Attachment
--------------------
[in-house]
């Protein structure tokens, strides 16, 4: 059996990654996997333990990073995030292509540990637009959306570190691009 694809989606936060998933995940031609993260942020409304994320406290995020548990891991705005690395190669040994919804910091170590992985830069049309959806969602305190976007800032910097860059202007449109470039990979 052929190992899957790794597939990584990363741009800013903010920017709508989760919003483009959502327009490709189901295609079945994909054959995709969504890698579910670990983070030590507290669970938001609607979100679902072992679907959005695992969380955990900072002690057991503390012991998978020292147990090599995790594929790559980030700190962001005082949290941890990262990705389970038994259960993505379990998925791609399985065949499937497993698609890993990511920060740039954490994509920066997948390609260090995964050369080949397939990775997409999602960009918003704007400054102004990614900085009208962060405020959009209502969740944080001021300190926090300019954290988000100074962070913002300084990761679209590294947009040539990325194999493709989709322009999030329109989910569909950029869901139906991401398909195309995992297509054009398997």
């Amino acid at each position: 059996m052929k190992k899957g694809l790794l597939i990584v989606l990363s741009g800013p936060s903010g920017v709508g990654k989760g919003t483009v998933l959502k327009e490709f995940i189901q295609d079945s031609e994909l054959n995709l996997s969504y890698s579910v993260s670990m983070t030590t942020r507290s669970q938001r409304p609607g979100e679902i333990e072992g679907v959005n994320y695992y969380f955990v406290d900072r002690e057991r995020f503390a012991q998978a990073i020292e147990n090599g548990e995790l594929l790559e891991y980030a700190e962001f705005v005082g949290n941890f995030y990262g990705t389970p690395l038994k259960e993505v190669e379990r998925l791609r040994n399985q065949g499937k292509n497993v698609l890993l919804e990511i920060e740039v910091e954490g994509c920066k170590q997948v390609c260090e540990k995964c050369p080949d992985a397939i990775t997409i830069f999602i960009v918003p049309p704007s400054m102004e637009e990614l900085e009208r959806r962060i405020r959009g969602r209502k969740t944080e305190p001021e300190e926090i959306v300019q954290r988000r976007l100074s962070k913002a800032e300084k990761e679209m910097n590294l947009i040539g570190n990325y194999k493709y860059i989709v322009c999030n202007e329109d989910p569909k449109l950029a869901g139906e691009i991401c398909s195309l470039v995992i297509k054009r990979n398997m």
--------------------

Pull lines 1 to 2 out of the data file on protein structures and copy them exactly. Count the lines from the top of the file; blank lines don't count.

[in-house]
């Protein structure tokens, strides 16, 4: 059996990654996997333990990073995030292509540990637009959306570190691009 694809989606936060998933995940031609993260942020409304994320406290995020548990891991705005690395190669040994919804910091170590992985830069049309959806969602305190976007800032910097860059202007449109470039990979 052929190992899957790794597939990584990363741009800013903010920017709508989760919003483009959502327009490709189901295609079945994909054959995709969504890698579910670990983070030590507290669970938001609607979100679902072992679907959005695992969380955990900072002690057991503390012991998978020292147990090599995790594929790559980030700190962001005082949290941890990262990705389970038994259960993505379990998925791609399985065949499937497993698609890993990511920060740039954490994509920066997948390609260090995964050369080949397939990775997409999602960009918003704007400054102004990614900085009208962060405020959009209502969740944080001021300190926090300019954290988000100074962070913002300084990761679209590294947009040539990325194999493709989709322009999030329109989910569909950029869901139906991401398909195309995992297509054009398997």